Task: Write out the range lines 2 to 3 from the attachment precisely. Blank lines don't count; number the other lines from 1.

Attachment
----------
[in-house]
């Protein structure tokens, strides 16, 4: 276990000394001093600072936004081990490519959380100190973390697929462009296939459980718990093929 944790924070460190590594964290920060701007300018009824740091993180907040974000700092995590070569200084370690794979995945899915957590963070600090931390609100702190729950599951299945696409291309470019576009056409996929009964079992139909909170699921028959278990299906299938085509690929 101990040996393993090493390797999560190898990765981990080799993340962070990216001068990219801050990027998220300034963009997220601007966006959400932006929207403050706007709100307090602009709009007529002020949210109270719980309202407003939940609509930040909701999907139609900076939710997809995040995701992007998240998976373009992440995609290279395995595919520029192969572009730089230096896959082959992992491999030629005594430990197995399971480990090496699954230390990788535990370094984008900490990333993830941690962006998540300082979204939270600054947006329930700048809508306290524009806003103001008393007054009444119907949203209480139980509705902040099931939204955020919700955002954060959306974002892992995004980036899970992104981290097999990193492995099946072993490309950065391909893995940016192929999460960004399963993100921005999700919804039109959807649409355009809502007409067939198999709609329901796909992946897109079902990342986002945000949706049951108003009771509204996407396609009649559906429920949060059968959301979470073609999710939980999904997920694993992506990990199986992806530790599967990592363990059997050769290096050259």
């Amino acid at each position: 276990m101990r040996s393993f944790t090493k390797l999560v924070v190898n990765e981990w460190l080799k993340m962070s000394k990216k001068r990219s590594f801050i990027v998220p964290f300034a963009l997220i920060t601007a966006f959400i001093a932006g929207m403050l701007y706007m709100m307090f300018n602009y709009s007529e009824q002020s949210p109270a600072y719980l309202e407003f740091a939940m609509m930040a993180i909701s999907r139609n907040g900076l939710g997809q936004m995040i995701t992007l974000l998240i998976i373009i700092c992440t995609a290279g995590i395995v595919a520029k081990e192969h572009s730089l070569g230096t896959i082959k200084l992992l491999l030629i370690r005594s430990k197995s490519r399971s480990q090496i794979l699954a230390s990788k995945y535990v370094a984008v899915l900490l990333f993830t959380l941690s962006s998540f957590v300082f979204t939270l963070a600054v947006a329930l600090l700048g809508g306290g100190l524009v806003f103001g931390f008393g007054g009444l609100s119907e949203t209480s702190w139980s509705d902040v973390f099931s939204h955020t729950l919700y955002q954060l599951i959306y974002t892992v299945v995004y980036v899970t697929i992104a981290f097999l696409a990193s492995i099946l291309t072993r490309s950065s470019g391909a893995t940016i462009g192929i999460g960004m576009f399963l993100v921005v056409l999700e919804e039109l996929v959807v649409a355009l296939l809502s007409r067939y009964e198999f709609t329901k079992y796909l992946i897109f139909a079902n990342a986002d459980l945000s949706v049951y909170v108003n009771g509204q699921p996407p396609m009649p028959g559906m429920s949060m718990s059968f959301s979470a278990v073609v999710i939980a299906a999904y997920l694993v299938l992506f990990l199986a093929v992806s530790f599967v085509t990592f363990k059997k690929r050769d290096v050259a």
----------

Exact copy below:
């Protein structure tokens, strides 16, 4: 276990000394001093600072936004081990490519959380100190973390697929462009296939459980718990093929 944790924070460190590594964290920060701007300018009824740091993180907040974000700092995590070569200084370690794979995945899915957590963070600090931390609100702190729950599951299945696409291309470019576009056409996929009964079992139909909170699921028959278990299906299938085509690929 101990040996393993090493390797999560190898990765981990080799993340962070990216001068990219801050990027998220300034963009997220601007966006959400932006929207403050706007709100307090602009709009007529002020949210109270719980309202407003939940609509930040909701999907139609900076939710997809995040995701992007998240998976373009992440995609290279395995595919520029192969572009730089230096896959082959992992491999030629005594430990197995399971480990090496699954230390990788535990370094984008900490990333993830941690962006998540300082979204939270600054947006329930700048809508306290524009806003103001008393007054009444119907949203209480139980509705902040099931939204955020919700955002954060959306974002892992995004980036899970992104981290097999990193492995099946072993490309950065391909893995940016192929999460960004399963993100921005999700919804039109959807649409355009809502007409067939198999709609329901796909992946897109079902990342986002945000949706049951108003009771509204996407396609009649559906429920949060059968959301979470073609999710939980999904997920694993992506990990199986992806530790599967990592363990059997050769290096050259």
């Amino acid at each position: 276990m101990r040996s393993f944790t090493k390797l999560v924070v190898n990765e981990w460190l080799k993340m962070s000394k990216k001068r990219s590594f801050i990027v998220p964290f300034a963009l997220i920060t601007a966006f959400i001093a932006g929207m403050l701007y706007m709100m307090f300018n602009y709009s007529e009824q002020s949210p109270a600072y719980l309202e407003f740091a939940m609509m930040a993180i909701s999907r139609n907040g900076l939710g997809q936004m995040i995701t992007l974000l998240i998976i373009i700092c992440t995609a290279g995590i395995v595919a520029k081990e192969h572009s730089l070569g230096t896959i082959k200084l992992l491999l030629i370690r005594s430990k197995s490519r399971s480990q090496i794979l699954a230390s990788k995945y535990v370094a984008v899915l900490l990333f993830t959380l941690s962006s998540f957590v300082f979204t939270l963070a600054v947006a329930l600090l700048g809508g306290g100190l524009v806003f103001g931390f008393g007054g009444l609100s119907e949203t209480s702190w139980s509705d902040v973390f099931s939204h955020t729950l919700y955002q954060l599951i959306y974002t892992v299945v995004y980036v899970t697929i992104a981290f097999l696409a990193s492995i099946l291309t072993r490309s950065s470019g391909a893995t940016i462009g192929i999460g960004m576009f399963l993100v921005v056409l999700e919804e039109l996929v959807v649409a355009l296939l809502s007409r067939y009964e198999f709609t329901k079992y796909l992946i897109f139909a079902n990342a986002d459980l945000s949706v049951y909170v108003n009771g509204q699921p996407p396609m009649p028959g559906m429920s949060m718990s059968f959301s979470a278990v073609v999710i939980a299906a999904y997920l694993v299938l992506f990990l199986a093929v992806s530790f599967v085509t990592f363990k059997k690929r050769d290096v050259a």